• The Parliamentary war effort in Cheshire

      Gaunt, Peter; Chester College of Higher Education (Cheshire Community Council, 1993)
      This article discusses the efforts of the Parliamentarians, led by Sir William Brereton, to administer Cheshire during the English Civil War. It focuses on the action of the Cheshire County Committee - its membership, its power struggles, and how it raised money and soldiers for the war effort.
    • Participation for all?

      Gosling, Dot; University of Chester (T & T Clark, 2011-06-23)
      This chapter considers the importance of the full participation of young people within the Church of England and its benefits for the Church.
    • Patterns of borrowing, obsolescence and polysemy in the technical vocabulary of Middle English

      Sylvester, Louise; Parkin, Harry; Ingham, Richard; University of Westminster; University of Chester; Birmingham City University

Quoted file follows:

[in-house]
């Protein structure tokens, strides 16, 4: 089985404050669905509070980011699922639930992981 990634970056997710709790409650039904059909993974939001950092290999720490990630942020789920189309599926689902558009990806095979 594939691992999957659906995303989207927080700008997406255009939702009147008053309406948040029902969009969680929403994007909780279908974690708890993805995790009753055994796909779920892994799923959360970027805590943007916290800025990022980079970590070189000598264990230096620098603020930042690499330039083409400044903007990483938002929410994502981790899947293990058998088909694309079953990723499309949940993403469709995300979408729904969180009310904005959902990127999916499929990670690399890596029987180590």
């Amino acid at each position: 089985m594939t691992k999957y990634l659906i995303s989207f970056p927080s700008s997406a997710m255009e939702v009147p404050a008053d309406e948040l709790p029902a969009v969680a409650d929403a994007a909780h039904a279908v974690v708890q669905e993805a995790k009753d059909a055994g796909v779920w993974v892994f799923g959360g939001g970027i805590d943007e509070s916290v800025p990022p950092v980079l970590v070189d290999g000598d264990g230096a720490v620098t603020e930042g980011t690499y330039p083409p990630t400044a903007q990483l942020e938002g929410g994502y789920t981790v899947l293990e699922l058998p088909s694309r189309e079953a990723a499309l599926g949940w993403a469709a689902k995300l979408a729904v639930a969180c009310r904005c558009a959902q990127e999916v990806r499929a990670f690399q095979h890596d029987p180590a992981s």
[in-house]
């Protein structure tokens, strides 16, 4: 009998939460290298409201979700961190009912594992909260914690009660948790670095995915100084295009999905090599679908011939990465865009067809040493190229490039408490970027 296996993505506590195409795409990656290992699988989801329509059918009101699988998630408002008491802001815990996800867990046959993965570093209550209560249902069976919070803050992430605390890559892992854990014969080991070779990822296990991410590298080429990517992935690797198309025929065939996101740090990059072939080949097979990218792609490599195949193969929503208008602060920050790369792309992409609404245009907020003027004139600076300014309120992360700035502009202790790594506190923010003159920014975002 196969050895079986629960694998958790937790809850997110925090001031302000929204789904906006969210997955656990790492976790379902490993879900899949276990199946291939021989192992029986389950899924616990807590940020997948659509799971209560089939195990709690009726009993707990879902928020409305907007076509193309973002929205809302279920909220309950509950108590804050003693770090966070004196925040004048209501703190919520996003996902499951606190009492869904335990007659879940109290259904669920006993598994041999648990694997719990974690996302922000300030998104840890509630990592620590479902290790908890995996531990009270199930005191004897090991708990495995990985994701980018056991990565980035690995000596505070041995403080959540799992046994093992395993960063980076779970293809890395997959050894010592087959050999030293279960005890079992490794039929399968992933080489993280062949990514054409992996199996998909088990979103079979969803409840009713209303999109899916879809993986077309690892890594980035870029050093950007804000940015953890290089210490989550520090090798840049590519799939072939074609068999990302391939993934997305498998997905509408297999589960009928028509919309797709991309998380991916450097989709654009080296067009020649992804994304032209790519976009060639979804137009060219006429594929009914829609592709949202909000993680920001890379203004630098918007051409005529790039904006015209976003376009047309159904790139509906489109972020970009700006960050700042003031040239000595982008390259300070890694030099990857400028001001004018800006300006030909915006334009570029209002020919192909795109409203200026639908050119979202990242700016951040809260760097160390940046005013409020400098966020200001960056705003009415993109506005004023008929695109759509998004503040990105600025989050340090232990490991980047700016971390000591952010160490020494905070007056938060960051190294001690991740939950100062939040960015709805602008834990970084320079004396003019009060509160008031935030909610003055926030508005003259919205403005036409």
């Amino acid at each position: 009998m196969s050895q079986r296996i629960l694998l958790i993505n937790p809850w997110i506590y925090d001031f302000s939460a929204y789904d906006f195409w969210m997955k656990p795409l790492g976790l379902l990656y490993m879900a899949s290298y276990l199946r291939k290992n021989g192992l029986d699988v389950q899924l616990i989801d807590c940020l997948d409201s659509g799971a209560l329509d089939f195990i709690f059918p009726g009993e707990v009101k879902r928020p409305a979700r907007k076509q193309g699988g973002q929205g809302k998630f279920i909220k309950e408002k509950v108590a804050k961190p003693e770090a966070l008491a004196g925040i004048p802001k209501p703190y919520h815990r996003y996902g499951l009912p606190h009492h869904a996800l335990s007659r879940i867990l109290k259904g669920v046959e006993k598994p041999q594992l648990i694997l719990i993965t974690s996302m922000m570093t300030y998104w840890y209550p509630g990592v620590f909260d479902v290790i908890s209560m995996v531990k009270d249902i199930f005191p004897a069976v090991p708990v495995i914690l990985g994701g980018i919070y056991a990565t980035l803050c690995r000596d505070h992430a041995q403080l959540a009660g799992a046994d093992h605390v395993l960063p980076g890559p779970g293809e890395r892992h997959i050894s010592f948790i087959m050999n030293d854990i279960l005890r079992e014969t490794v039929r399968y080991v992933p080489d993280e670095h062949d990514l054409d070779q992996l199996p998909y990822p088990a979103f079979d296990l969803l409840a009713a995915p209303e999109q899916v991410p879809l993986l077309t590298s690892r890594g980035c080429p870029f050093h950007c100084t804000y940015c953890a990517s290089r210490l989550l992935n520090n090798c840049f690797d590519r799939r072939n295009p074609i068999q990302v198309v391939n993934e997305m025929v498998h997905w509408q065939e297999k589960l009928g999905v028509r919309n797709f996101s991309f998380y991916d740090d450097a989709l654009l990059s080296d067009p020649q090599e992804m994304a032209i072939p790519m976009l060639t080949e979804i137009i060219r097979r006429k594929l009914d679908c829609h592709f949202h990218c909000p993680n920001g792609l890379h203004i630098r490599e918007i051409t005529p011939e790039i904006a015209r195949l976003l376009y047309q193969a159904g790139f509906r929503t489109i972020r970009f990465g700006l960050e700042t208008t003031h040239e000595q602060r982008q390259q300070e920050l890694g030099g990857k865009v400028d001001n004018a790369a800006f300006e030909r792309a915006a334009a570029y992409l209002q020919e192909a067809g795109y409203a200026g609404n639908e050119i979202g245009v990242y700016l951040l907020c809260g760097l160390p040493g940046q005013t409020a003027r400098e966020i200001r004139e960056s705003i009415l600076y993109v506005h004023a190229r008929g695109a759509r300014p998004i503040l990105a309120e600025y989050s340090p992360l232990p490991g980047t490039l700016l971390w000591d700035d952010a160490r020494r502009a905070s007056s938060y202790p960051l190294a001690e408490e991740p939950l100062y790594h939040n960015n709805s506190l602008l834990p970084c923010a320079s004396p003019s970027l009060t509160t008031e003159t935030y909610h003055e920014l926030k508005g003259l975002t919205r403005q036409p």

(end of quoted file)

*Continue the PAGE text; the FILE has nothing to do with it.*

This paper reports on a new project, Technical Language and Semantic Shift in Middle English which aims to address questions about why semantic shift, lexical and/or semantic obsolescence and replacement happen and to try to uncover patterns of narrowing, broadening, obsolescence and synonym co-existence at different levels of the lexical hierarchy. The data is based on the Middle English vocabulary for seven occupational domains collected for the Bilingual Thesaurus of Everyday Life in Medieval England, with the addition of two further domains representing the interests of the elite and professional classes. This paper offers three case studies illustrating how we used the type of information in the BTh, the MED and the OED to construct the semantic hierarchy on which our analyses are based; an example of how data are interpreted in relation to change within a particular semantic field; and an exploration of how obsolescence by distinguishing between obsolete lexemes and obsolete senses. We then present some results of our analyses of obsolescence, polysemy and borrowing in our data.